Having savings is critical to good financial wellbeing and mental health. We look at why that is – and why employers looking to support their team through the cost-of-living crisis must first look at savings if they want to truly make a difference.
Having savings is one of the core pillars of good financial wellbeing, mostly because it insulates against financial shock. Being able to absorb financial shocks means avoiding taking on expensive forms of debt, which can lead to cycles of borrowing.
There are further benefits. As savings build up, the cost of living becomes cheaper, for example because you can pay for insurance annually rather than by direct debit once-a-month or buy a new phone outright rather than through monthly payments, which are always more expensive.
The end of living month-to-month?
Overall, having savings means better budgeting and avoiding living month-to-month, a precarious financial situation very vulnerable to job loss, reduction in hours, relationship breakdown and other negative life events that significantly affect your financial situation.
There are also significant psychological benefits to having savings in terms of stability, security and the ability to meet the needs of your own life and those of your dependents.
As well as an ongoing need to empower staff to build their savings because saving is so essential to financial wellbeing, there’s an acute, urgent need – for two critical reasons. The first reason: Covid-19 decimated savings across the UK. The second reason: facing the cost-of-living crisis with limited or no savings is scary.
How Covid-19 has destroyed peoples’ savings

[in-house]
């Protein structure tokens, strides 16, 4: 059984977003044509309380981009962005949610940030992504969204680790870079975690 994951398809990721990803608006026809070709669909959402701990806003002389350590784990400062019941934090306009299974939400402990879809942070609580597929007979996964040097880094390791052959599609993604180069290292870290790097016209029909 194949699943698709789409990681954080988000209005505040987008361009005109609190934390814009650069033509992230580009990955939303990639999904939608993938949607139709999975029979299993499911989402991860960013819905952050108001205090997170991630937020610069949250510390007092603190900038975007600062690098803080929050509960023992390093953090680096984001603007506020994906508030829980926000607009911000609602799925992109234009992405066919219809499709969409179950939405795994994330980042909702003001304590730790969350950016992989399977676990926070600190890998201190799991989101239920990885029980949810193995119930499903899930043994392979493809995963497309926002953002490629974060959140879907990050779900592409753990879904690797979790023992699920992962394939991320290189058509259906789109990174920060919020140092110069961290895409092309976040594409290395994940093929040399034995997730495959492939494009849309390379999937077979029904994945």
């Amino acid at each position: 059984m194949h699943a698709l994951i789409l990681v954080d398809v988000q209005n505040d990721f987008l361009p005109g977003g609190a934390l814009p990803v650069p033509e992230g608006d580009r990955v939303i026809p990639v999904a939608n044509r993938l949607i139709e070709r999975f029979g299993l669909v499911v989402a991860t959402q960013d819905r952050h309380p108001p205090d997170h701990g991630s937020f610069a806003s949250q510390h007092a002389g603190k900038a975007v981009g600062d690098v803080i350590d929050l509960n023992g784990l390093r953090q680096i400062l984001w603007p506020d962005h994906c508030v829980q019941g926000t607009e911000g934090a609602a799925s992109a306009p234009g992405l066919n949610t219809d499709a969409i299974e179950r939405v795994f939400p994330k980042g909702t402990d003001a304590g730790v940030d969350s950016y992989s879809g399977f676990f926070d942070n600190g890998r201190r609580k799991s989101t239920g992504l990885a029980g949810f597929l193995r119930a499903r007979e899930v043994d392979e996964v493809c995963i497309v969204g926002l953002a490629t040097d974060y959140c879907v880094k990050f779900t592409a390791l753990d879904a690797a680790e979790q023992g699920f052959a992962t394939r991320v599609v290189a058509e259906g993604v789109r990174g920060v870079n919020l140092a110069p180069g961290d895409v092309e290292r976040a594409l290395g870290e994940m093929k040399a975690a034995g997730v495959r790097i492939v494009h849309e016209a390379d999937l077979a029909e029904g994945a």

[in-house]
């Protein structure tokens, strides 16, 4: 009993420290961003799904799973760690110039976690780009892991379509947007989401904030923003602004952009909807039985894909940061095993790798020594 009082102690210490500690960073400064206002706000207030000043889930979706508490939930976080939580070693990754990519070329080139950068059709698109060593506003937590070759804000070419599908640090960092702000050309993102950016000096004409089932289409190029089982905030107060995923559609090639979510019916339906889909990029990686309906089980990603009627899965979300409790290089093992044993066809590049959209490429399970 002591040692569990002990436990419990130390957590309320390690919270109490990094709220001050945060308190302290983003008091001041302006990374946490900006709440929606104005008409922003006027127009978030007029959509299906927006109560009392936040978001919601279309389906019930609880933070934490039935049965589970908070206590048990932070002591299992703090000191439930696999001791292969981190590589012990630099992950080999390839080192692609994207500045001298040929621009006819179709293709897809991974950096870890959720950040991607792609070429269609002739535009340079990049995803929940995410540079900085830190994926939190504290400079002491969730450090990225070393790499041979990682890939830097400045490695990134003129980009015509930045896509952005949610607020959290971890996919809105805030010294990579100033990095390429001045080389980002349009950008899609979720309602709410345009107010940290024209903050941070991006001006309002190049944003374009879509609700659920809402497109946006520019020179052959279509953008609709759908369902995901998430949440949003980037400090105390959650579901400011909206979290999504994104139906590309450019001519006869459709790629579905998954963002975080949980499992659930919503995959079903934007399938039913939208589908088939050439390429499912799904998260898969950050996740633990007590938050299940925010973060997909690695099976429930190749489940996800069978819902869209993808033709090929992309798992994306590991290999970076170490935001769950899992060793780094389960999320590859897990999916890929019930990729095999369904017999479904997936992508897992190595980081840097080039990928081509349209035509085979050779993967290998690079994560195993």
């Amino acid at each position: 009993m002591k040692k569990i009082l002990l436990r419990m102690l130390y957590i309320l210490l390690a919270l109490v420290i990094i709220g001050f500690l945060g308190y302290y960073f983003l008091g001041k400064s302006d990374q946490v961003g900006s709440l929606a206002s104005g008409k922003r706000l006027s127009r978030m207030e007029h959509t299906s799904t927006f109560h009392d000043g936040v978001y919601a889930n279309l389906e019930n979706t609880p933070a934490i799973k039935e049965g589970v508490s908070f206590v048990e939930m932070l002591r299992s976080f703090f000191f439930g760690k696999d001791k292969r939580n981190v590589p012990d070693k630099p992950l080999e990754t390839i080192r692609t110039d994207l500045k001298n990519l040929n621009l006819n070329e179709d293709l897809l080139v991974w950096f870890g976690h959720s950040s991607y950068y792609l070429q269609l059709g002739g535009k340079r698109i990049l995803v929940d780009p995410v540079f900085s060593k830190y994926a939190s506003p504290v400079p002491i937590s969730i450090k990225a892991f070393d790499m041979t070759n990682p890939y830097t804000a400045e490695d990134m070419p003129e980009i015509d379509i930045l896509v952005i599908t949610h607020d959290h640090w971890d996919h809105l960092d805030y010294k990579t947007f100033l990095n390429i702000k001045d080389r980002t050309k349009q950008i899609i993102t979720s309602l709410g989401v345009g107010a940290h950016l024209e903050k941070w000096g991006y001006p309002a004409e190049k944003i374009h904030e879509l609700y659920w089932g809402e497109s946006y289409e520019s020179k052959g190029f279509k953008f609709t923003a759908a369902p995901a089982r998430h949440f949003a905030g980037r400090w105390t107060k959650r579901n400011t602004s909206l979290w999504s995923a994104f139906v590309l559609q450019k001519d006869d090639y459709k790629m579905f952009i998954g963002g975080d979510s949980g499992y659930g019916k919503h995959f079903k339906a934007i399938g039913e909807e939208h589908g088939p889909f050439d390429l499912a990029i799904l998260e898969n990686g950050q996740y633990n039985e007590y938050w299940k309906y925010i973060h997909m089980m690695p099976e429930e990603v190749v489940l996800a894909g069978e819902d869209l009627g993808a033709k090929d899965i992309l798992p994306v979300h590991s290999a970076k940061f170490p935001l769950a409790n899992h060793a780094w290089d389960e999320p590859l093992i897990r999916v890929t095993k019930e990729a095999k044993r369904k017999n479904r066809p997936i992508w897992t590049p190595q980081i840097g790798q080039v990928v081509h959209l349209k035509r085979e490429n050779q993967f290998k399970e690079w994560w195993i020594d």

Pre-Covid, 11.5m people had less than £100 in savings. This is obviously a precarious situation to be in at any time, but during the pandemic income shocks such as job loss and furlough rose by 45%. Without savings, it’s extremely hard to absorb such a loss of income.
For those with savings during the pandemic, income shocks ate away at them over time, especially for workers in industries hit severely by lockdowns such as hospitality and retail. It’s perhaps unsurprising given the impact of the pandemic on savings that half (50%) of UK employees responding to our State of Financial Wellbeing 2022 research said that help with savings was the thing they most wanted their employer to assist them with.
Facing the eye of the storm – the cost-of-living crisis
The cost of living is rising for most people across the UK, with some estimates suggesting the overall impact will be the biggest fall in living standards since the 1950s. If costs go up and income doesn’t rise, more and more people will not be able to afford the cost of living and will need to borrow to survive.
While debt is not inherently bad, an urgent need for debt tends to require higher-interest solutions that can contribute to a cycle of borrowing. Saving is essential for UK employees affected by Covid-19 so that their financial wellbeing doesn’t suffer further as we head into further increases in the cost of living.
How can employers support staff to build their savings?
Most people understand why savings are so important and have a generalised desire to save. But what stops them saving is the difficulty turning this generalised desire into concrete action.
Employers should look to product innovation to support staff with saving. Most traditional products are rigid, whereas the latest automated workplace savings products allow micro-savings and flexible contributions, perfect for employees that struggle with variable income, cashflow and budgeting.